Ever wish you could clone yourself so you could get more done in a day? Then you'd force 'other you' to do the boring grunt work so you can do the fun parts you enjoy the most or those that increase your bottom line? (At least, that's my own not-so-secret plan!) 

Whether you're a small business owner, freelancer or an independent contractor, the idea of hiring someone else, like a virtual assistant, to work for you might seem ludicrous. Who can afford it? The reality it, offloading a few time-consuming, lower-level projects can actually free you up to earn more money by doing the higher-level work that you do best.

Many of us were first introduced to the idea of a virtual assistant after reading Tim Ferriss' The 4-Hour Workweek book where he "outsources work and life" to virtual assistants so he can pursue other passions.

Now, with estimated 25,000  'virtual office assistants' worldwide (according to Wikipedia) helping others grow their business, it's a role you can't ignore when you're not ready to hire an employee but need more hands on deck to help you get work done.

But before you decide to siphon off your hard-earned freelance dollars for a VA as they're called, read on to learn more about their services, what they cost, and how they can help you grow your business.

What does a virtual assistant do?

Think of a VA as someone who is an employee that does hourly work for you remotely. Some virtual assistants do research on behalf of a writer, others can help you set up calls for phone interviews and meetings, some can help you with accounting, while others can work on your website, to name a few.

Common skills among VAs include data entry, internet research, emailing, customer service support, email services, bookkeeping, administrative support, and much more.

A company like Virtual Assistant USA has VAs that specialize in other services, from marketing, proofreading, travel arrangements, email marketing, video editing, to lead generation and much more.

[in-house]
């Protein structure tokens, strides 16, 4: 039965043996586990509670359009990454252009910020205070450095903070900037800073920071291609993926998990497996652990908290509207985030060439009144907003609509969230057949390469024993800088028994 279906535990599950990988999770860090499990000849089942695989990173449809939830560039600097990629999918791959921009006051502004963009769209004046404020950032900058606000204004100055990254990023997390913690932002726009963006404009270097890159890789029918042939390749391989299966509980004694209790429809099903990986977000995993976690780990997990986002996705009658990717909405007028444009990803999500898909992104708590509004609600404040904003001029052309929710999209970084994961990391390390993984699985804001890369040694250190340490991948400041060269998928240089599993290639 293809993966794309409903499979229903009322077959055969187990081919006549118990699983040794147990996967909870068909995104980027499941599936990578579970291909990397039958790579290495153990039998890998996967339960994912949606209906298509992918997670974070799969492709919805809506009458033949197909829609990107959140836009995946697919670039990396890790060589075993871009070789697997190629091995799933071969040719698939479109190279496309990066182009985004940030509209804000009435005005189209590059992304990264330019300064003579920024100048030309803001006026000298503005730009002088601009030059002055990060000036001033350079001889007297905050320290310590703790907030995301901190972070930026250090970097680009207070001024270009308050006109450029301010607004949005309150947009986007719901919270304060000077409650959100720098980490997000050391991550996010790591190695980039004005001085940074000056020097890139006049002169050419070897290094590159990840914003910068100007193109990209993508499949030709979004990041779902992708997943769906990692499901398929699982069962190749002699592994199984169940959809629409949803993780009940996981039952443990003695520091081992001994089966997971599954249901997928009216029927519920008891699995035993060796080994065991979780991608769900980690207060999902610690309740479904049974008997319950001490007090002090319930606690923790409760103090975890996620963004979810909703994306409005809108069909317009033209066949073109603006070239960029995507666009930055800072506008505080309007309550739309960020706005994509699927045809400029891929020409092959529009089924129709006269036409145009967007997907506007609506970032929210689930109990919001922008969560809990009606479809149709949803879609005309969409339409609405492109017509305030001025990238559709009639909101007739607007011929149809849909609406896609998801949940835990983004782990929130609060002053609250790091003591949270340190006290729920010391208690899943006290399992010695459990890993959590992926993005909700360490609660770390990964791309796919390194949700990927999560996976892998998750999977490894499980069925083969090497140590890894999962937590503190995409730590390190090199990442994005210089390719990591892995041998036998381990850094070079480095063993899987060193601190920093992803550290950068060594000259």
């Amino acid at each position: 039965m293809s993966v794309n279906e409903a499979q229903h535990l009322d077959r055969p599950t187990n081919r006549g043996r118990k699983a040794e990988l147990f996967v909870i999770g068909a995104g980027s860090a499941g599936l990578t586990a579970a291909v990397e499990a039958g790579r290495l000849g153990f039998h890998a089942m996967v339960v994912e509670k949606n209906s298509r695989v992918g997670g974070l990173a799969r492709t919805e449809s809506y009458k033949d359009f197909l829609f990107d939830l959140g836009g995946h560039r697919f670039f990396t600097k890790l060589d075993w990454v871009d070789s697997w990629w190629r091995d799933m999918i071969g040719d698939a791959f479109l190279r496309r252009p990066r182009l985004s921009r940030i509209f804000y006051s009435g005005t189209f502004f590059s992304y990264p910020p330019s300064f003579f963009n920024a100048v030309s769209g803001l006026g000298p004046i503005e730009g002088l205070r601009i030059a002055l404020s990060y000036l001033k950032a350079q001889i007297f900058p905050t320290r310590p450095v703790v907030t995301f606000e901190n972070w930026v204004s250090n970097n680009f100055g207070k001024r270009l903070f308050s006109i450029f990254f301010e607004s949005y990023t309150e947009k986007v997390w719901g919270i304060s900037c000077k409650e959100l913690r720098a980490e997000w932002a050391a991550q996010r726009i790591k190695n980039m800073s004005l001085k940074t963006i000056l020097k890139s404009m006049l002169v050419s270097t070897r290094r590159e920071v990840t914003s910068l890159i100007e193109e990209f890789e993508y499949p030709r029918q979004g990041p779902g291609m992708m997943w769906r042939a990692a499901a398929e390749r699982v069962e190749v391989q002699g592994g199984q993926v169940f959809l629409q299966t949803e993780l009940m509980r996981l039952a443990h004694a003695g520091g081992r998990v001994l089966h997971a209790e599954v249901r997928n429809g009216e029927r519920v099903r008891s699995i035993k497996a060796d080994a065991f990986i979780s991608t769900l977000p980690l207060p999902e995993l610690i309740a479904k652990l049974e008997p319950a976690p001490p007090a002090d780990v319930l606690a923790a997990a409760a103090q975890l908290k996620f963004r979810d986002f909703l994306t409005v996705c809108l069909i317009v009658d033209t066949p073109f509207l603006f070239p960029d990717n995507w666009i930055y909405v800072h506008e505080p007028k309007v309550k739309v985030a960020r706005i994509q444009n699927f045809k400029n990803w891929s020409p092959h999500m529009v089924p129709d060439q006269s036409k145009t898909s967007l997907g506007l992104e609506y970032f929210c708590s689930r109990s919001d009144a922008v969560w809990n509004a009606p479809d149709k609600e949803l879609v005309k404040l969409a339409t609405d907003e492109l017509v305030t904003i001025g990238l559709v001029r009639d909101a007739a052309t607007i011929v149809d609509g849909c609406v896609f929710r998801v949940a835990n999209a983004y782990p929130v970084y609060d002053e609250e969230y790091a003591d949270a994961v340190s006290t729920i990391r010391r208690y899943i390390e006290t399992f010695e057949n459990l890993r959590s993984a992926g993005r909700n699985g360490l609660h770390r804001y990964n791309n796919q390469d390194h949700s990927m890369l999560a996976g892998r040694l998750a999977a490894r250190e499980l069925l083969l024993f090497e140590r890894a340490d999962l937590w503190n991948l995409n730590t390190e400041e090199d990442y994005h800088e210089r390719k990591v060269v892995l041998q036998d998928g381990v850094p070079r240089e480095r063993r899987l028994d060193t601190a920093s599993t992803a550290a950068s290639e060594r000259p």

If you find that you need help with scheduling and juggling your personal life and work life, a company like FancyHands.com can help you research services (like doctors, beauty, dog walkers) and complete tasks that take less than 20 minutes.

The benefits of hiring a virtual assistant

When you're considering leveraging this type of worker, it's because you want to free up your time to make more money for your business.

Freelance writer Diana Kelly Levey uses a virtual production assistant to help her build articles on her site's portfolio section. It's something she says she can do but it's not the best use of her time and Levey can spend that hour working for a higher-paying client instead of doing the production work herself.

Know your limitations. You could hire a VA pro to help with video editing, adding SEO to your website so clients can find you, starting a blog for your business, or helping you plan a business trip.

Freelance content marketing writer, Jennifer Goforth Gregory, cites outsourcing more work to her virtual assistant as one of the reasons why she made over $100,000 freelance writing one year. Outsource help for tasks others can do, which leaves you more time for the work that only you can do for your clients.

How much does a virtual assistant cost?

Just how freelancers' rates are all over the map, so it is with virtual assistant services.

According to a search on Upwork, a U.S. based virtual assistant might cost anywhere between $8/hour up to $100/hour. On Fiverr they tend to start around $10 for a U.S. based VA. Open that search up to any country and you could get a virtual assistant for as low as $3/hour on these sites. Going through a company that matches you with a VA will likely cost more. Equivity has plans for administrative work for five hours a month starting at $170, whereas VirtualGirlFriday.com has basic plans of up to five hours a month for $300. Here's why everyone should have a VA.

Finding a Virtual Assistant

Check with your freelance network and ask on social media if anyone has a great virtual assistant they'd refer to you or a friend who does this kind of work. Some websites to peruse for virtual assistant services include: VirtualGirlFriday.com, Guru.com, VirtualAssistUSA.com, Freelancer.com, Upwork and Fiverr.

Published on: Dec 13, 2018
The opinions expressed here by Inc.com columnists are their own, not those of Inc.com.